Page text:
Colloid and Polymer Science

, Volume 293, Issue 11, pp 3131–3143 | Cite as

Catanionic surfactant systems—thermodynamic and structural conditions revisited

  • Leonardo Chiappisi
  • Hacer Yalcinkaya
  • Vicknesh Kumar Gopalakrishnan
  • Michael Gradzielski
  • Thomas Zemb
Invited Article

Abstract

In this work, we review shortly the current state of knowledge about catanionic surfactant systems with a focus on the detailed understanding based on the molecular buildup of such systems and of the electrostatic interaction that controls their amphiphilic monolayer and bilayer. Particularly relevant here is the extent of hydrophobicity of the oppositely charged partners, which can range from just having a more or less hydrophobic counterion until a real surfactant of opposite charge. Based on this discussion, we then investigate different systems based on cetyltrimethylammonium (CTA) combined with either laurate (L) as an oppositely charged surfactant or naphthalenesulfonate (NS) as a strongly hydrophobic counterion. Both systems were studied for the case of having salt present by combining the two amphiphilic salts but also the salt-free situation which arises from combining the hydroxide with the acid. The phase behavior was determined as well as the mesoscopic structures present, as obtained by small-angle neutron scattering (SANS) and light scattering, which allow to discern formation of wormlike micelles and vesicles. Their presence was then further confirmed by rheological measurements, where in particular normal forces allow to distinguish the two types of aggregates, and control of rheology is a key property in such systems. In addition, the thermodynamic conditions in these systems were determined by means of differential scanning calorimetry (DSC). Based on these results, a consistent understanding of the formed structures and their macroscopic properties that arise from the molecular conditions in these systems is presented.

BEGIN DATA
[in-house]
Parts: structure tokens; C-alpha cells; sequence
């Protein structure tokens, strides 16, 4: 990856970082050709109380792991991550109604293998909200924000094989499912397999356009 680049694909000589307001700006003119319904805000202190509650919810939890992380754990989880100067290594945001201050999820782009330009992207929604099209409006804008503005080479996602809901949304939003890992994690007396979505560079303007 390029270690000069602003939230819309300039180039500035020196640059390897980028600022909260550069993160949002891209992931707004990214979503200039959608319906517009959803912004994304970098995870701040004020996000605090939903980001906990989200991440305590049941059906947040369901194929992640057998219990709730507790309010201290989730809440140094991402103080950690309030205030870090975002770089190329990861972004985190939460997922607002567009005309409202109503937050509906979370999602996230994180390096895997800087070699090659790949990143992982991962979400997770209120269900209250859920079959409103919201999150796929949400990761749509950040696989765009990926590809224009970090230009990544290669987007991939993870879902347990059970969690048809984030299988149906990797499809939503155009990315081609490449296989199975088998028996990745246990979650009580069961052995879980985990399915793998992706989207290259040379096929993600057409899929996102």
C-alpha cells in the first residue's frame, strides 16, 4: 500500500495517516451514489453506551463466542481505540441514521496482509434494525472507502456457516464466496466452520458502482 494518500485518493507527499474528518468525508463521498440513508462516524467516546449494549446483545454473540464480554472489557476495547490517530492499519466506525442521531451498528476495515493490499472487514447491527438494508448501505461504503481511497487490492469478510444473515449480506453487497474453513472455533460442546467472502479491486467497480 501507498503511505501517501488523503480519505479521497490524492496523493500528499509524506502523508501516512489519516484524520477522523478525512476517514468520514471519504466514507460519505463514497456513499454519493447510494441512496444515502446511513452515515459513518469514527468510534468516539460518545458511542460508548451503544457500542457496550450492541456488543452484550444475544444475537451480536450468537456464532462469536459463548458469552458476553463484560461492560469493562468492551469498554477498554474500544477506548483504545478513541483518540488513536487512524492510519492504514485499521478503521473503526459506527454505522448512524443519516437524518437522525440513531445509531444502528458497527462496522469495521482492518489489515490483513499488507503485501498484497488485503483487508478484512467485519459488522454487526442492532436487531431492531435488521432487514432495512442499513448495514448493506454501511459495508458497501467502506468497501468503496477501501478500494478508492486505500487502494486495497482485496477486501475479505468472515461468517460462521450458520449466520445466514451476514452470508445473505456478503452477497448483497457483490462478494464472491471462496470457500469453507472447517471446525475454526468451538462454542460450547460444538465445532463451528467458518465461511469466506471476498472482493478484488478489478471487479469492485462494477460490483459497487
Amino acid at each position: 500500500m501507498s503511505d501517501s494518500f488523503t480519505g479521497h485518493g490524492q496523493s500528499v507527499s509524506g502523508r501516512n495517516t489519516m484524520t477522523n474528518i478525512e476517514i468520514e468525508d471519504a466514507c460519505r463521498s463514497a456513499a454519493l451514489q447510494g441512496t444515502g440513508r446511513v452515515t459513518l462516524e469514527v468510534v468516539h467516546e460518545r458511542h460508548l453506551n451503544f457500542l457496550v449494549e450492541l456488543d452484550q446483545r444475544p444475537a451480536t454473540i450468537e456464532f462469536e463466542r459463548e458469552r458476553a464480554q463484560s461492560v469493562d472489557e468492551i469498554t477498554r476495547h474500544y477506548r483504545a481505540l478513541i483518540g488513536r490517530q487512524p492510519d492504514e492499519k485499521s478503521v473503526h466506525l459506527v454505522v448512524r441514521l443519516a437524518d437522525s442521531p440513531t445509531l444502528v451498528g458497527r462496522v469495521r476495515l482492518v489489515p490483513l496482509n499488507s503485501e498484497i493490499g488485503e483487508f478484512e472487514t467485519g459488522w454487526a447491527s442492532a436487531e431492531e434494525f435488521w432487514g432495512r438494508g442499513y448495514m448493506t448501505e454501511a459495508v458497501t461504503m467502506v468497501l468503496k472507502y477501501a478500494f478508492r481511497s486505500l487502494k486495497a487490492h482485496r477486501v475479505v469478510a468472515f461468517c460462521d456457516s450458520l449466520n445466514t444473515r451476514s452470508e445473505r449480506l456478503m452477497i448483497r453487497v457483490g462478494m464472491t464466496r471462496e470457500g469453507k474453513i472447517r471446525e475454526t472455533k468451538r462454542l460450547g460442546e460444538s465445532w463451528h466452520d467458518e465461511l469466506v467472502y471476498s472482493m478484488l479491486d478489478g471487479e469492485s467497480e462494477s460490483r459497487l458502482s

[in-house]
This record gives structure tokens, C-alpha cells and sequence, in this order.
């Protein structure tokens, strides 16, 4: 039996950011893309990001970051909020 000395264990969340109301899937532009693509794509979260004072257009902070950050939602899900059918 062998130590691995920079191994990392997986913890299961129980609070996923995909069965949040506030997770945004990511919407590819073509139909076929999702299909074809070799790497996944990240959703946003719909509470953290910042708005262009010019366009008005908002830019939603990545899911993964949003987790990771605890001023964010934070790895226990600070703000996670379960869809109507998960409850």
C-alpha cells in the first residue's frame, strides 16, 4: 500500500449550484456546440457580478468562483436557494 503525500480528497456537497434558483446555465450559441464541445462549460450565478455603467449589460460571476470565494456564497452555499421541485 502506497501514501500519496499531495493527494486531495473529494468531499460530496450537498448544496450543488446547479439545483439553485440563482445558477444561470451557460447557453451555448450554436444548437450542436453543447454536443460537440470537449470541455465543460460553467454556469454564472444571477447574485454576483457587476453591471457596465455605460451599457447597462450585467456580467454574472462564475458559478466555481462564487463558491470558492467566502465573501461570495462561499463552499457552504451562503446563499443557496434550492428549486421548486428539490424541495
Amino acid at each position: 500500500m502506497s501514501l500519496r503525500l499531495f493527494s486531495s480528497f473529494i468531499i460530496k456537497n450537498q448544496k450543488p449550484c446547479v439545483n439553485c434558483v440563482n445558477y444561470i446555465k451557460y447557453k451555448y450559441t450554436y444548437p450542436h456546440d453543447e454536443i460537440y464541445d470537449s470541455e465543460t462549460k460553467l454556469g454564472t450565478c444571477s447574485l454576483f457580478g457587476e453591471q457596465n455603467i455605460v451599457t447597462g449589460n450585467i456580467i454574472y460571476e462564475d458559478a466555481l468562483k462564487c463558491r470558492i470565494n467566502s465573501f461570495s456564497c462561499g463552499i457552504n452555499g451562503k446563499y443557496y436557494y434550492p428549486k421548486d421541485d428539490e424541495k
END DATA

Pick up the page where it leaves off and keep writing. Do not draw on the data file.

Keywords

Catanionic surfactants Wormlike micelles Vesicles Phase behavior 

Notes

Acknowledgments

The support of Anja von Lospichl and Benjamin von Lospichl during SANS beamtime is gratefully acknowledged. For the WET-STEM, we are grateful to Johann Ravaux and Anne Laure Fameau. Th. Z would like to thank the Deutsche Forschungsgemeinschaft (DFG) for awarding him a Mercator professorship within the International Graduate Research Training Group 1524 (“Self-Assembled Soft Matter Nano-Structures at Interfaces”).

Supplementary material

396_2015_3739_MOESM1_ESM.pdf (541 kb)
ESM 1 (PDF 540 kb)

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Copyright information

© Springer-Verlag Berlin Heidelberg 2015

Authors and Affiliations

  1. 1.Institut de Chimie Séparative de Marcoule (ICSM)Bagnols sur CèzeFrance
  2. 2.Stranski-Laboratorium für Physikalische und Theoretische Chemie, Institut für ChemieTechnische Universität BerlinBerlinGermany

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